Nearly two thirds of Brits can't identify half the countries in Europe    2008-05-15 04:54:19    

Although more than 55 million Brits travel to Europe each year, the majority of travellers hop on and off planes and trains with no idea about where they are going, ie: the exact location of their destination within Europe.

Research commissioned by the UK's leading accommodation website,, showed that 63 per cent of British adults can identify less than half of the countries in Europe.

Worryingly, many British adults could not find the most popular European destinations on a map, including Switzerland (45 per cent), Spain (15per cent), France (11 per cent) and Italy (8 per cent) even though themajority have visited at least one of these countries on holiday.

The most popular European destinations that we love to visit...but don't know where they are:

1. 81 per cent couldn't locate Costa Brava
2. 63 per cent couldn't locate Costa del Sol
3. 53 per cent couldn't locate The Algarve
4. 37 per cent couldn't locate Ibiza
5. 28 per cent couldn't locate Normandy

Perhaps this is not surprising, considering that more than half (62 per cent) of UK adults confess that they don't even check a map to see where in Europe they are going before travelling to their destination. 16 per cent of adults (the equivalent of 7 million) admitted that they can'teven remember when they looked at a map, 8 per cent of adults (theequivalent of nearly 4 million) last looked at a map when helping their child with their homework and 4 per cent confessed that the last time
that they looked at a map of Europe was in a school geography lesson.

But it's not just the geography of Europe that's puzzling Brits, 60 per cent thought there were less than 30 countries in Europe (there's at least 47!) and an uninformed 19 per cent didn't even realise that Britain is part of the European Union.

Many respondents hadn't even heard of some countries - more than one in ten (11 per cent) believe that Iceland isn't in Europe (8 per cent thought it was part of North America) and 13 per cent think that Moldova is somewhere in Asia, South America or Africa.

Alan Gilbert, Professor of Geography at UCL, comments:
"Despite the ease of modern travel in Europe, people's knowledge about the world has possibly declined; it has certainly not improved. Today, many people do not know where major rivers flow, the names of capital cities or even whether countries are in Europe, Africa or Asia. Of course, the world is now a much more complicated place, for example, there are now many more countries, but our lack of knowledge about theworld is surprising given that we now have instant access to information about virtually everything.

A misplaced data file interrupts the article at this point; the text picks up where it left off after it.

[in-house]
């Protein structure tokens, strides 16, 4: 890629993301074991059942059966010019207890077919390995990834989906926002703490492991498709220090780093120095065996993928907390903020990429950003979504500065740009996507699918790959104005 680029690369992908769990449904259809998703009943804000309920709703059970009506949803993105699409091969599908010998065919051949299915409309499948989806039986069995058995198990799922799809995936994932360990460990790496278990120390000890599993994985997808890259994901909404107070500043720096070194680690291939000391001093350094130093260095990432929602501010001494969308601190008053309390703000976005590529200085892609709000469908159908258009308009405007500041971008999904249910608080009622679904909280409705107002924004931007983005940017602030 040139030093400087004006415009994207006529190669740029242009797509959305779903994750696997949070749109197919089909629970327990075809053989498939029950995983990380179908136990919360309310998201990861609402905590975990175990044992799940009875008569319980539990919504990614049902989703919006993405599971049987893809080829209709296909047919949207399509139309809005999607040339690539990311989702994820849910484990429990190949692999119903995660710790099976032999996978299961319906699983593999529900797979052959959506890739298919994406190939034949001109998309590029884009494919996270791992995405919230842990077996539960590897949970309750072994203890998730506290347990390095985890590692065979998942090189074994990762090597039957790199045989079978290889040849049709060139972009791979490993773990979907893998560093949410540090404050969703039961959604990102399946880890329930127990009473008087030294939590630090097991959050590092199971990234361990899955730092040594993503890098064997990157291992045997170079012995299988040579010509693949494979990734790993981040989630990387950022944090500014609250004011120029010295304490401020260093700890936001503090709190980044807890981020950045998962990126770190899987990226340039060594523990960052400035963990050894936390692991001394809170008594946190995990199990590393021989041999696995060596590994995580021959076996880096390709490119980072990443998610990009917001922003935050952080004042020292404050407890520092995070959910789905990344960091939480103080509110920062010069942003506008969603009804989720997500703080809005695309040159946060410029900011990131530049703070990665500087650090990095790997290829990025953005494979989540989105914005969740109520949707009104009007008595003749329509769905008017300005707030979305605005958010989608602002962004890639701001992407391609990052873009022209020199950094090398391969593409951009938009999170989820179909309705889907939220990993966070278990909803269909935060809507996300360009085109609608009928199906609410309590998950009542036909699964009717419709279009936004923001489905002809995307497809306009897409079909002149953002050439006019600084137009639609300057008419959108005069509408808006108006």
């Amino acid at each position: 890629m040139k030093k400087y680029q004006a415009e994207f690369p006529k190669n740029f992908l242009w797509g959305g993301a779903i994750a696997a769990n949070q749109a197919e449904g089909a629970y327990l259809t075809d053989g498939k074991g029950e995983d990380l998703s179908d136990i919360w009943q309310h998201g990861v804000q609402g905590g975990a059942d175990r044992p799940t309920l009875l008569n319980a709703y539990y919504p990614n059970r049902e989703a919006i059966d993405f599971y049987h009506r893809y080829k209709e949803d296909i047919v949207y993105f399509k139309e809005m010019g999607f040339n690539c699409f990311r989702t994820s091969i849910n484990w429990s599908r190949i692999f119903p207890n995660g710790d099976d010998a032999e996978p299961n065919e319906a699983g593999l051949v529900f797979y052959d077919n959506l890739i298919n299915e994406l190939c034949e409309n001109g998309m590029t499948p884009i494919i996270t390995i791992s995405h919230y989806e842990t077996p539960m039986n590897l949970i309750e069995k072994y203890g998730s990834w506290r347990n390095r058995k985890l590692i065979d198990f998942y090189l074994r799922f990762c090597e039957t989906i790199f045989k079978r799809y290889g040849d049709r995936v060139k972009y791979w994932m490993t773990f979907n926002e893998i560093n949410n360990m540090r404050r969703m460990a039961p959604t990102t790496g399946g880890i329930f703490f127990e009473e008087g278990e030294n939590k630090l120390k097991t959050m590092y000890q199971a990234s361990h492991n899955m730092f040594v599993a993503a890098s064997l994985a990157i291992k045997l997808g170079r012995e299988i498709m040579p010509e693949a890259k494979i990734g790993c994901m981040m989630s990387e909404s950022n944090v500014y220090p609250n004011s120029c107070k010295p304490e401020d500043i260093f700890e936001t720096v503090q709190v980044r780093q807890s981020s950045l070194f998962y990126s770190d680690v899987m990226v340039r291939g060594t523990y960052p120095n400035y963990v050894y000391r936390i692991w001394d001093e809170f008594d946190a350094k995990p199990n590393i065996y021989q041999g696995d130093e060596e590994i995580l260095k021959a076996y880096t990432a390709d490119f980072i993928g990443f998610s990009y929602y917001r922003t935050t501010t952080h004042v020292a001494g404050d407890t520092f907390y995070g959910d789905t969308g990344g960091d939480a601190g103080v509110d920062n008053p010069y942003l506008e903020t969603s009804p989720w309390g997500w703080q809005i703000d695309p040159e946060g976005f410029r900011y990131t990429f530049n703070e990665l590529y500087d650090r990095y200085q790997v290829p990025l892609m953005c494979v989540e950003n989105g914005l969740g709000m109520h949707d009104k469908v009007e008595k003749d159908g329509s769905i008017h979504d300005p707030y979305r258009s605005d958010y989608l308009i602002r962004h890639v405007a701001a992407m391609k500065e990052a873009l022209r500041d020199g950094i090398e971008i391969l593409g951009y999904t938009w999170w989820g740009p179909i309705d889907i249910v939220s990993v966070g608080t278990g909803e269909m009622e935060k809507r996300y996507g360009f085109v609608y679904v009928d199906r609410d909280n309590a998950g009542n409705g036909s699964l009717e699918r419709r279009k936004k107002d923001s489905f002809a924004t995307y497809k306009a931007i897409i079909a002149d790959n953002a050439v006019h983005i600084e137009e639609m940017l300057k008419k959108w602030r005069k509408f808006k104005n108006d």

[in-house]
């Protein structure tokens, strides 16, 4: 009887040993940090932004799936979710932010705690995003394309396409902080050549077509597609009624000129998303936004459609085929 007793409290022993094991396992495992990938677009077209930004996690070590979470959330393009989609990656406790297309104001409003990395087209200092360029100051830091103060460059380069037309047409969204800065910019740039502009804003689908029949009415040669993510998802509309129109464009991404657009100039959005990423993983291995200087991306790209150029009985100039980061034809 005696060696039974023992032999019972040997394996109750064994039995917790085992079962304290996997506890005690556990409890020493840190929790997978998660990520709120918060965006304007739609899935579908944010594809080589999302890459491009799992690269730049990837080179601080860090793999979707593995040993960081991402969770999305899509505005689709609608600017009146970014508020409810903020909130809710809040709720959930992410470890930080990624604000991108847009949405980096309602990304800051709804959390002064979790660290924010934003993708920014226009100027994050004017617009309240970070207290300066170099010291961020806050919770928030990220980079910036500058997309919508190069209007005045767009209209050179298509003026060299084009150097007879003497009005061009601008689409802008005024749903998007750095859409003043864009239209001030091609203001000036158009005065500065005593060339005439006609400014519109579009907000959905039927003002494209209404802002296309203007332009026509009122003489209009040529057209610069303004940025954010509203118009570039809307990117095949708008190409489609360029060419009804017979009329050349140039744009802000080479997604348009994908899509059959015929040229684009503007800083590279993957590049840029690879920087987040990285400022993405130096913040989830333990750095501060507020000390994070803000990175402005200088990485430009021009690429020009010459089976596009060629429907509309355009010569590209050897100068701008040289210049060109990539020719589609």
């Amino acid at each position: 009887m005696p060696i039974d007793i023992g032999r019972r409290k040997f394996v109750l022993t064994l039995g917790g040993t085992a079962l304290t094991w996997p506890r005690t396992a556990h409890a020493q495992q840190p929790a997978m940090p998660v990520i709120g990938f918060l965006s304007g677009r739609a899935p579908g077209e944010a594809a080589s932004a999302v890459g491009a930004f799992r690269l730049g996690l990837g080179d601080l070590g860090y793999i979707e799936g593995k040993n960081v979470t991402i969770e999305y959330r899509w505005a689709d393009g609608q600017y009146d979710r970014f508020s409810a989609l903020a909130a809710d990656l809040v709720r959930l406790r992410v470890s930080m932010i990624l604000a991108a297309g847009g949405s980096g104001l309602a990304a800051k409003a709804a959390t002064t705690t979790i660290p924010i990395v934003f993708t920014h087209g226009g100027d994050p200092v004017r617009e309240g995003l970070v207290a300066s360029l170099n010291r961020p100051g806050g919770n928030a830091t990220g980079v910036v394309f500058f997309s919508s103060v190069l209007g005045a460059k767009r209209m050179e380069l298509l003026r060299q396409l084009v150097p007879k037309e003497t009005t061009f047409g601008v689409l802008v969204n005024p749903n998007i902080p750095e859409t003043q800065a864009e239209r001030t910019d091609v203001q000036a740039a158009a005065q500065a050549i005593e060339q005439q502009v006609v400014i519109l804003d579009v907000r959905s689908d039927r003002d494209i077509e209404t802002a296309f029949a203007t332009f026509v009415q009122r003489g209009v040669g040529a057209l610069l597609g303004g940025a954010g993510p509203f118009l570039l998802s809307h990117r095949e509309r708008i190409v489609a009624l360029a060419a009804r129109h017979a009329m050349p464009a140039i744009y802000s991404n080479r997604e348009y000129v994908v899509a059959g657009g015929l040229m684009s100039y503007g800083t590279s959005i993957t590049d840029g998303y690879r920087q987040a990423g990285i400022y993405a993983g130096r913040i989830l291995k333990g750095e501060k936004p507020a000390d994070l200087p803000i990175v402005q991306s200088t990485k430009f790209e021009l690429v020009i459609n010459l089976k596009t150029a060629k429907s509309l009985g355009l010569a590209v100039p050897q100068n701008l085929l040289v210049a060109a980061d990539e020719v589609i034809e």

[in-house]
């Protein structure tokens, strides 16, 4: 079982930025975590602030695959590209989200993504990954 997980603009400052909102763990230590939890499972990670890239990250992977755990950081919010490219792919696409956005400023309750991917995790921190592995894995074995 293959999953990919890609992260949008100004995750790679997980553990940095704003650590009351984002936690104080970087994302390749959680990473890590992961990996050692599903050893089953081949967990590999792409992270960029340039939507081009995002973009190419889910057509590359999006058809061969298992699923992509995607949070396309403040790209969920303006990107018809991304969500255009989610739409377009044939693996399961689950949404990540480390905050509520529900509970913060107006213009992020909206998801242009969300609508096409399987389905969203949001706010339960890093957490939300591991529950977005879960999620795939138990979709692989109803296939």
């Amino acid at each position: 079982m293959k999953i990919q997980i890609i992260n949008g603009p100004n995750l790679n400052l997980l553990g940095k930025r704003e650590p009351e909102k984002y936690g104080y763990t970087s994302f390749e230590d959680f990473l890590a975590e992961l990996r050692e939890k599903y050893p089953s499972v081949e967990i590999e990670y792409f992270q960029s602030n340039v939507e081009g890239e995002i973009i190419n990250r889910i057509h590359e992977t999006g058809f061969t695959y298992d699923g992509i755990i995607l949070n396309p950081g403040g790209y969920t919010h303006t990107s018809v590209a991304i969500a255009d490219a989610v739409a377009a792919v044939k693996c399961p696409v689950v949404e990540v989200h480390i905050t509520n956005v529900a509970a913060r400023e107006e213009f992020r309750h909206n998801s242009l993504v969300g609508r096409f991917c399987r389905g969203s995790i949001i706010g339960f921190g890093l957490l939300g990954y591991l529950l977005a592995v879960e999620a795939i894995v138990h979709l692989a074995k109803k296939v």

Since almost all of us have also travelled somewhere, one would have expected interest in foreign places to have increased. But, apart from the minority that takes their travelling seriously, it seems that most people simply get on a plane or bus and trust that their travel company will deliver them to a hot beach and a cold beer somewhere or other.

It's important to familiarise yourself with European maps to ensure that when travelling, we're making the most out of this wonderful continent."

Least Known European Destinations (Percentage of adults who could not locate the following countries on a world map):

1. Lithuania (81 per cent)
2. Slovakia (80 per cent)
3. Romania (78 per cent)
4. Ukraine (71 per cent)
5. Croatia (71 per cent)

Tony Walsh, Development Director from, comments:
"With Europe being such a popular holiday destination for us Brits, it's quite astonishing that so many people were unable to identify popular holiday resorts, such as the Costa Brava and Costa Del Sol. The increase in budget airlines has meant travelling to an array of destinations is a lot easier - meaning hopping on and off transport without actually looking on a map to see where you're going is becoming the norm. As the research shows, a lot of us clearly need to brush up
on our geography."

Regional Differences
The Welsh are the most 'geographically challenged' about the countries situated in Europe - an embarrassing 40 per cent of Welsh people didn't know that Montenegro was a European country (11 per cent more than the national average of 29 per cent).

Almost a third (32 per cent) of Scots have spent a holiday on the Costa Del Sol but 22 per cent couldn't locate it on the map and a further 18 per cent couldn't name Spain's capital city.

Similarly, although Yorkshiremen like to travel to France (71 per cent have visited there at least once), 17 per cent of people from Yorkshire can't find France on a map of Europe and more than a quarter (28 percent) didn't know that Britain is part of the European Union. In fact,people from Yorkshire proved with more than a quarter (27 per cent) visiting Ibiza, compared to a national average of just 19 per cent.

Londoners are best prepared for travel - almost half (42 per cent) always check a map to see where they are going before setting off to a European destination.

Age Gap
Wisdom does come with age: a worrying 37 per cent of 25 to 34 year olds didn't know Britain was part of the E.U., compared to only 13 per cent of those over 55 years.

However, the average 55 plus traveller believed there were only 27 countries in Europe, compared to the average under 25s who were closer, guessing 33 countries.

Gender Differences
Women were worse at identifying countries on a map, with 15 per cent of females struggling to even find France compared to 8 per cent of men. One out of ten women failed to recognise the distinctive shape of Italy, compared to 6 per cent of men.

This perhaps come as no surprise, since one fifth (20 per cent) of females can't remember the last time they looked at a map of Europe, compared to 12 per cent of men.

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